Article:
Septic Projects

This is obviously not a project you can do yourself unless you are familiar with it and have very specialized equipment to do the job. And of course if you are installing a new septic, you need to have the hole dug, septic system bought and delivered, and some way to get it into the hole and get the drain fields properly built. It is near impossible for a DIYer to work with septic systems.

For this reason, a site where you can find a ton of information about this kind of work is Knee Deep Septic. This site can provide you with the details on how septic systems work as well as the costs and complexities involved with getting the system properly installed or pumped out.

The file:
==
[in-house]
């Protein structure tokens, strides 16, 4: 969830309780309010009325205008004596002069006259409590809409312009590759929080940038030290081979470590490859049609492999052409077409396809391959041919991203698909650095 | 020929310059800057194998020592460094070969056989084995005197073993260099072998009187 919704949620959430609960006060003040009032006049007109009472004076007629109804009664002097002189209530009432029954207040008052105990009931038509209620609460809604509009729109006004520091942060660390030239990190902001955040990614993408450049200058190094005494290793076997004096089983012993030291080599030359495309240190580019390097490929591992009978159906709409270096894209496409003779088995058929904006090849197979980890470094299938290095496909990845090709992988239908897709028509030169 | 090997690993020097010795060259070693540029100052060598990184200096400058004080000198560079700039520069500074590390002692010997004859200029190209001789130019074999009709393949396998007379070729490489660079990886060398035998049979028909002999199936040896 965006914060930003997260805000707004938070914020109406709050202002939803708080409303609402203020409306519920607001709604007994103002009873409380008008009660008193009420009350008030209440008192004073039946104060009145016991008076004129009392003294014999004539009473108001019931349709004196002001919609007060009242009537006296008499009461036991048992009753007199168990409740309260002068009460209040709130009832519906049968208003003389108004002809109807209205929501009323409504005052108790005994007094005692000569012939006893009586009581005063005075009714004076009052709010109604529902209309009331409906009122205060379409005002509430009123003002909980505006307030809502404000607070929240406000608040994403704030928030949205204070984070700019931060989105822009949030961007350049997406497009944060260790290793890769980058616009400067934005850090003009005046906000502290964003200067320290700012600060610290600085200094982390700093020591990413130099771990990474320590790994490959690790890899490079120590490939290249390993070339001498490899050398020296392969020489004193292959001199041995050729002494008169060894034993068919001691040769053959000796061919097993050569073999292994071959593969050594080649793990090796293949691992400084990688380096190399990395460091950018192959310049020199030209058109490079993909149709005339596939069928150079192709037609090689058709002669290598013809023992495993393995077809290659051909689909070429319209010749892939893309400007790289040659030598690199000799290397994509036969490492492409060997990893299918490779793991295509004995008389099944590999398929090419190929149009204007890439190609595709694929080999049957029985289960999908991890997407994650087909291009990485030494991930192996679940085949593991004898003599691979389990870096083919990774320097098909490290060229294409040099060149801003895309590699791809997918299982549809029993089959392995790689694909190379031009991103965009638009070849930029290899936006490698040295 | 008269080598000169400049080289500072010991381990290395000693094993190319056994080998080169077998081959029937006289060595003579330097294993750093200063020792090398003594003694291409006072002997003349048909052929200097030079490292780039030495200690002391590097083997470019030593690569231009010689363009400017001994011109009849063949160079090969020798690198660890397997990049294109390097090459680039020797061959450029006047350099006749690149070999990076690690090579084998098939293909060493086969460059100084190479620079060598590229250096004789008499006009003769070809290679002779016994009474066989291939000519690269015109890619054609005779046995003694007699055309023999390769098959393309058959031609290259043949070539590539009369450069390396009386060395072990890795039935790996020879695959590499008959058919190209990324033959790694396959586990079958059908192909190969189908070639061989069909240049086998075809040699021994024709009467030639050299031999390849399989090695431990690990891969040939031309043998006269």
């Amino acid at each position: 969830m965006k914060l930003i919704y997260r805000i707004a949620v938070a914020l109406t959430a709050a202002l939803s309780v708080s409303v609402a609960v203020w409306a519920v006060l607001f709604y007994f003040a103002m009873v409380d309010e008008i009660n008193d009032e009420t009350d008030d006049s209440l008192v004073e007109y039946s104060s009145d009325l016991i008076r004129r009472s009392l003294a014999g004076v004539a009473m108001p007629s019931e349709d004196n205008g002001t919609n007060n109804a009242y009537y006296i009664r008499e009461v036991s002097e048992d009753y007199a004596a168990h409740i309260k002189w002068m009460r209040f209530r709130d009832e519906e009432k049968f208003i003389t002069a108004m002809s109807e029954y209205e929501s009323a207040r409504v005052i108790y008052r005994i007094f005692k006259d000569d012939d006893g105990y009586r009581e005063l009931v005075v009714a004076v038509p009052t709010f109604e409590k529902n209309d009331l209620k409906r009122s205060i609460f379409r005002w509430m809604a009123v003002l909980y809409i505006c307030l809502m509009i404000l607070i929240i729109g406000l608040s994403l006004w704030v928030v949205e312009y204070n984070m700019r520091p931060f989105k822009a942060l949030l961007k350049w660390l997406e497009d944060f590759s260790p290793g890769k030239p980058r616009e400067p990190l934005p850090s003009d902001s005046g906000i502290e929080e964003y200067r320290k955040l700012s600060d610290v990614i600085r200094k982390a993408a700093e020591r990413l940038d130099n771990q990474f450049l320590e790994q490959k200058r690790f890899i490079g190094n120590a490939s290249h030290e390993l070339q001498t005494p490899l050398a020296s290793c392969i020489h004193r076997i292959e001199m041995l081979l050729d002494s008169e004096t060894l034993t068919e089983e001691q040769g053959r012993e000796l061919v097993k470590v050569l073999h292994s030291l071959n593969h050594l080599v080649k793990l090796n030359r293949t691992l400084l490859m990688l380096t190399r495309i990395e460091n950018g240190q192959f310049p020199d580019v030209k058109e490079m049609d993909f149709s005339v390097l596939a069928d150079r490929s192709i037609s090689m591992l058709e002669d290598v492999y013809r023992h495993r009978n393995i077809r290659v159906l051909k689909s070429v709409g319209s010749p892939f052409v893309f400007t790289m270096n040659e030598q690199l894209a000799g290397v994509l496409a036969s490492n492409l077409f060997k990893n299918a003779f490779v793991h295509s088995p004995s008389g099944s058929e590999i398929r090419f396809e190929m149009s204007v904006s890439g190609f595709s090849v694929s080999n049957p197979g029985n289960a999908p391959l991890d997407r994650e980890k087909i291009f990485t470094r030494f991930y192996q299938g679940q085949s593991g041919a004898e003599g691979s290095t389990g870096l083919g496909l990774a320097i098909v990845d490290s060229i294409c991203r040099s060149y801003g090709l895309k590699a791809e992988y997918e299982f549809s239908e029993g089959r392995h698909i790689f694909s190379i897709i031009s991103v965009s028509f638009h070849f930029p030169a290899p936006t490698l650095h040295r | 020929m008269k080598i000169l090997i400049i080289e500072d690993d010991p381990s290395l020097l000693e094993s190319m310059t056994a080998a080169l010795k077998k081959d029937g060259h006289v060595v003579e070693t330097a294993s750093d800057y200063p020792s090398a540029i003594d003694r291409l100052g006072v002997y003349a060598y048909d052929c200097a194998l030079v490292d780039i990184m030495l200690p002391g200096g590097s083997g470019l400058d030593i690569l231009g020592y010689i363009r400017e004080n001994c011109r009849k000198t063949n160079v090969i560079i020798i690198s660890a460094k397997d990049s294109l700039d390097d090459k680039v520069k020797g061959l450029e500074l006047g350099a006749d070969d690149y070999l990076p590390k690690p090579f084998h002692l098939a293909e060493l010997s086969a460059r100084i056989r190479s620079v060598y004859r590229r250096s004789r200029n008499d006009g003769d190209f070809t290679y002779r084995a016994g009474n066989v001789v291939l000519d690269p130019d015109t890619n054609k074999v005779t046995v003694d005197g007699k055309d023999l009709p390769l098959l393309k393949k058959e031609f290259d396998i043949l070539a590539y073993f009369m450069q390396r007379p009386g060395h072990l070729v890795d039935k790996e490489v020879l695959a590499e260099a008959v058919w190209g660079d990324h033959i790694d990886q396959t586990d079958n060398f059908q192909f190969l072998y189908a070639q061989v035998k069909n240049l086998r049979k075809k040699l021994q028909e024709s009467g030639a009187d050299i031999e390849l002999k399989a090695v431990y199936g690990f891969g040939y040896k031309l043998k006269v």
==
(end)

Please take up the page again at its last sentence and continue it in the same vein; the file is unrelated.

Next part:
One thing you should strongly consider if you have an existing septic system is a green cap installed on top rather than digging the grass up every time you need to get into the thing. The green cap blends nicely into the lawn (assuming you have a lawn on top of it). You can run a lawn mower over it without doing any damage to it and the next time the system needs to be serviced, the technician simply lifts the top off and does the job. No digging or unsightly dirt piles will remain.

These caps typically cost about $125 or so, but the cost is well worth it.

You should have your system serviced every 3 to 5 years. Don’t wait for it to back up before getting this done. If you see water seeping out of the ground and pooling in the yard where the drain field is, or notice your commodes are starting to make a gurgling sound when they are flushed, it is past time to have the system pumped. Check out the website above for much more detail on the subject.